Winter is time for inner reflection and community. The lack of sun brings a different type of warmth. I find this is best supported by longer hugs, warming spices added to our food and abundant potlucks filled with laughter and love. In winter, the trees and plants draw their energy inward and downward. We should also slow down to be in tune with nature’s natural rhythms. I believe harmonious balance can be found by waiting and listening to your inner voice and drawing that warmth outward to your environment. I encourage my clients to be in tune with one’s self through journaling, practicing mindfulness daily, and tapping into a healthy supportive community. It is through these processes that we can begin to warm and heal ourselves, in part, by healing others as well.
In fact, there have been studies done that show being a part of an active community can lead to a longer healthier life. Lisa Rankin MD has completely changed the concept of her medical practice with this in mind. She now approaches medical issues in a way that allows the body to heal itself. This is best done with love and faith, which may be lacking in these modern times.
You can pick up Lisa Rankin’s book Mind over medicine: Scientific Proof that you can heal yourself. Dr. Rankin uses the example of a small community of Italian immigrants living in Rossetto, Pensylvania to help demonstrate this. This community had caught the eye of a cardiologist vacationing in the area who became obsessed with finding the secret to why this community had half the rate of heart disease as the rest of the surrounding community. While doing his research he found their diet consisted of pasta, pizza, all too much wine and lard laden meatballs. They tracked other immigrants in America who had originated from the same town in Italy and they had the same high rate of heart disease as the rest of the country. (This was in the 60s when heart disease was at it’s peak.)
The final conclusion was that the people of Rossetto lived longer and had half the rate of heart disease because no one was lonely. After work they often stopped by a friend or family member’s house with no prior appointment. This would be done over a shared meal and some wine, but it would not be long before another person would join – their “open door” policy welcomed everyone. Although they were heavy smokers and wine drinkers, they also worked long and demanding days. The women worked at a blouse factory and the men worked in the rock quarry. What is most important to take away from this though, is the fact that they lived in multi-generational communities that they actively participated in. Another example being, when a child had to be watched short notice, simply ask the neighbors. Know that all good things must be reciprocated though. The community would come together to support and help anyone down on their luck. The love within community caused it to thrive.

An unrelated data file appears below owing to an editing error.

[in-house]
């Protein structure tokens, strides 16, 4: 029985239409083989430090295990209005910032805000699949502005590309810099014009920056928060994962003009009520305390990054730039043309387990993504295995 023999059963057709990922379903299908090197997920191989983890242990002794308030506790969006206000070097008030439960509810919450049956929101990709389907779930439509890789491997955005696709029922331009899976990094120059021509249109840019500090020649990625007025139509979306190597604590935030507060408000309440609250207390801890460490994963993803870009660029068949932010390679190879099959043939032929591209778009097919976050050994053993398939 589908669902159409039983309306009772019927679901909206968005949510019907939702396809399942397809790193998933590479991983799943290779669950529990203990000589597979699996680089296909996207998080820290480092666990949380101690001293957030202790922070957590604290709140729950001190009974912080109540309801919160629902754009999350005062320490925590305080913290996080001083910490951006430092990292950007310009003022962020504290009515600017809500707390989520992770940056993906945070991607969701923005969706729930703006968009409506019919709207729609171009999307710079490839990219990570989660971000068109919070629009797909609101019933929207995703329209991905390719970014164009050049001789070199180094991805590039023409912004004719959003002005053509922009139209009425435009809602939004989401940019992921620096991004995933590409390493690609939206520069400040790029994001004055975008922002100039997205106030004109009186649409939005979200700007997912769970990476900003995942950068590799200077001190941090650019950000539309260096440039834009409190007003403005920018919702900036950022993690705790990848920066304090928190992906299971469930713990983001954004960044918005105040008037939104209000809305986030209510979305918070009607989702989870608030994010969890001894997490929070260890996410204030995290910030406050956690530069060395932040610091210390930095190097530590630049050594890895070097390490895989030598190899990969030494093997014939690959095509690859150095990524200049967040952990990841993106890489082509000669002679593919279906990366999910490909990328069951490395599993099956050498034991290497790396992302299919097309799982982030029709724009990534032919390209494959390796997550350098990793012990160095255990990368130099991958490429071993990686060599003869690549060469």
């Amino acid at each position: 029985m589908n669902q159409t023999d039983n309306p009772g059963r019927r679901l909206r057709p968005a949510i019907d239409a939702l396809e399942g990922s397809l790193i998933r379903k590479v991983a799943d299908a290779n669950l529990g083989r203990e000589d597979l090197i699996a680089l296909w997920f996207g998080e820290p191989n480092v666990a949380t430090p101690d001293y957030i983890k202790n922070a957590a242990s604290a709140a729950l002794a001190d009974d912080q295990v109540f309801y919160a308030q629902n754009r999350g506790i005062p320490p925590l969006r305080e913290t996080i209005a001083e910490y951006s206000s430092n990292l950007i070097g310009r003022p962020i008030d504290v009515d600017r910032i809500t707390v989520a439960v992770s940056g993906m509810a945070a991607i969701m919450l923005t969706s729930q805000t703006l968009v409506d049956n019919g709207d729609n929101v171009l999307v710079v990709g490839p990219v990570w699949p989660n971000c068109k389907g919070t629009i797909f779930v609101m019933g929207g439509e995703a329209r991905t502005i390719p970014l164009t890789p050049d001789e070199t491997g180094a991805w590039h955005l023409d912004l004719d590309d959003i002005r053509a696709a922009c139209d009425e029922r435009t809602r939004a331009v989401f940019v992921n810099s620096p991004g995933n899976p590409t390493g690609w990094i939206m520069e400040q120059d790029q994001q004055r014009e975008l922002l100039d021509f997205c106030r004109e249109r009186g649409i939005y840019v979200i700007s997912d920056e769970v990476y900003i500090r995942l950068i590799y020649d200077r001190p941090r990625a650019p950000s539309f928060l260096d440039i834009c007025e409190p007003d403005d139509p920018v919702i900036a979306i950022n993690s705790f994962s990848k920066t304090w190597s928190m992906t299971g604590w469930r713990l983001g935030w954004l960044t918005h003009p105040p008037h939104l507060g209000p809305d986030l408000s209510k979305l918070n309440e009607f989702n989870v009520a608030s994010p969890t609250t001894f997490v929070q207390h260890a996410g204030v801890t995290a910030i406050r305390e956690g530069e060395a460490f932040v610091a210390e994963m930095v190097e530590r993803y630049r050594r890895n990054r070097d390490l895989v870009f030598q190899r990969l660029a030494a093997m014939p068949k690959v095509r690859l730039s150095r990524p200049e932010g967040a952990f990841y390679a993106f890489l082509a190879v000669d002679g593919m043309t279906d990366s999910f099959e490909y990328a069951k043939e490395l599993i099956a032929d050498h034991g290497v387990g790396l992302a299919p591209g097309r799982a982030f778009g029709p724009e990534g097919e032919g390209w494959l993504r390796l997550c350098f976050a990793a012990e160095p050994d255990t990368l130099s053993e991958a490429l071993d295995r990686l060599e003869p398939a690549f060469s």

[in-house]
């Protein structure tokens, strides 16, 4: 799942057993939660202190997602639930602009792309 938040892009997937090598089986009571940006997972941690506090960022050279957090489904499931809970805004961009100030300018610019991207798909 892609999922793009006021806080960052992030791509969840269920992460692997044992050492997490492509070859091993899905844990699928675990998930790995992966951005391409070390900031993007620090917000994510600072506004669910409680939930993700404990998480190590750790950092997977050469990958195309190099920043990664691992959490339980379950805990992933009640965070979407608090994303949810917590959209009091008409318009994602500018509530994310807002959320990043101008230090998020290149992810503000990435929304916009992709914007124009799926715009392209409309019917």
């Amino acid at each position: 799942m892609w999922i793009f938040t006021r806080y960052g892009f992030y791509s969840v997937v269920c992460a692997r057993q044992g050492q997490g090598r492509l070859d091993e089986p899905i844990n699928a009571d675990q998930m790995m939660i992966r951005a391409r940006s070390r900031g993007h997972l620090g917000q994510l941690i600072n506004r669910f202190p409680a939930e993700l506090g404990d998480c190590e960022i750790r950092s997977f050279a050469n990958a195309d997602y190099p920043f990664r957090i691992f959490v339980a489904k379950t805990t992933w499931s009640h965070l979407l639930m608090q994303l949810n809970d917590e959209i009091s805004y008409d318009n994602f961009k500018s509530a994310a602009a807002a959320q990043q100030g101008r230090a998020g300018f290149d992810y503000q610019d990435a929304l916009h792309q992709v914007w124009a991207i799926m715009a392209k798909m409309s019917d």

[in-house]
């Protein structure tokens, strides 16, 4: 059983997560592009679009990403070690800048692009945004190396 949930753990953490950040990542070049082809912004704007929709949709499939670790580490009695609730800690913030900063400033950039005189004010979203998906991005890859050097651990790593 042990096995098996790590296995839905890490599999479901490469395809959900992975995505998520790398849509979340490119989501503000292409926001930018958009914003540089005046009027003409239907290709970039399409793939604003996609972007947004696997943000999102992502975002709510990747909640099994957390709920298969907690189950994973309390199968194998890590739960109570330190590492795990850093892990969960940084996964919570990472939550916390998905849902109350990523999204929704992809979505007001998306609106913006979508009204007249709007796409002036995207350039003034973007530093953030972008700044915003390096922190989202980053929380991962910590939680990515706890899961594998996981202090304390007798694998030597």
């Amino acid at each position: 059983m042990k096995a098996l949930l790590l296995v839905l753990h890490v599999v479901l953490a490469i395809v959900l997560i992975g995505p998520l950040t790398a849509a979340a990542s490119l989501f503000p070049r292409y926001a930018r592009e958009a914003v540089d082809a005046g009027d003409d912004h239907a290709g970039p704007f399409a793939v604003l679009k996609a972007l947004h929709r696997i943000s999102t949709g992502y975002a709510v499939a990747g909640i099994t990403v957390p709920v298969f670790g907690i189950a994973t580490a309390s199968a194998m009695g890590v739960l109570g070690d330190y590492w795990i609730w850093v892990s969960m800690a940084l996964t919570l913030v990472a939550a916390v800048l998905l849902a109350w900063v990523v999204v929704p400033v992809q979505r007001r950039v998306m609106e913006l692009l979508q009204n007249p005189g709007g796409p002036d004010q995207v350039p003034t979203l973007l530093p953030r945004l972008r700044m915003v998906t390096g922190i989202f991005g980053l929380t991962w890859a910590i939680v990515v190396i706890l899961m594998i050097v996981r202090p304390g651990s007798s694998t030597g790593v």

Love is best shared and I think this study is so dear to my heart for just that reason. Try to make the effort to share your love this winter and I am sure it will help you to stay warm during these chilly days. Living in a fast paced environment, it can become easy to distance ourselves from the strong values of community and love without even noticing it. Our lifestyle can contribute to a chronic stress response that suppresses the immune system and makes us susceptible to illness. This is why we need love and support to be the foundation of how we live. Use focused intention when communicating with another person instead of simply trying to get the message across. Next time, give your loved one a call or write them a personal letter instead of the quickly scribbled text we are all too familiar with.
I try to lead by example and call my family more as they don’t live close and my Grandparents are aging. I’m realizing how important it is to work at maintaining relationships. I encourage all of you to think of love, connection and community as a living food that nourishes you.
Embrace this winter with the primary need to connect. Offer a friend a hand massage and your best listening ears, go for a walk with a dog (if you don’t have one invite a friend who does), take a bath, smile at a parent lovin’ on their child, organize a craft night or instigate a hug quota and tell people about it!
We can learn an easy lesson from the people of Rossetto. Together, we can fight loneliness in a city that might give us the illusion that we are more connected than we think. Let us integrate love as a priority into our lives. How much love have you gotten in the last week? Better yet, this month or year? Remember: the best way to find more love in your life is to spread it.
If you like my approach and above are typical homework assignments from me as your health coach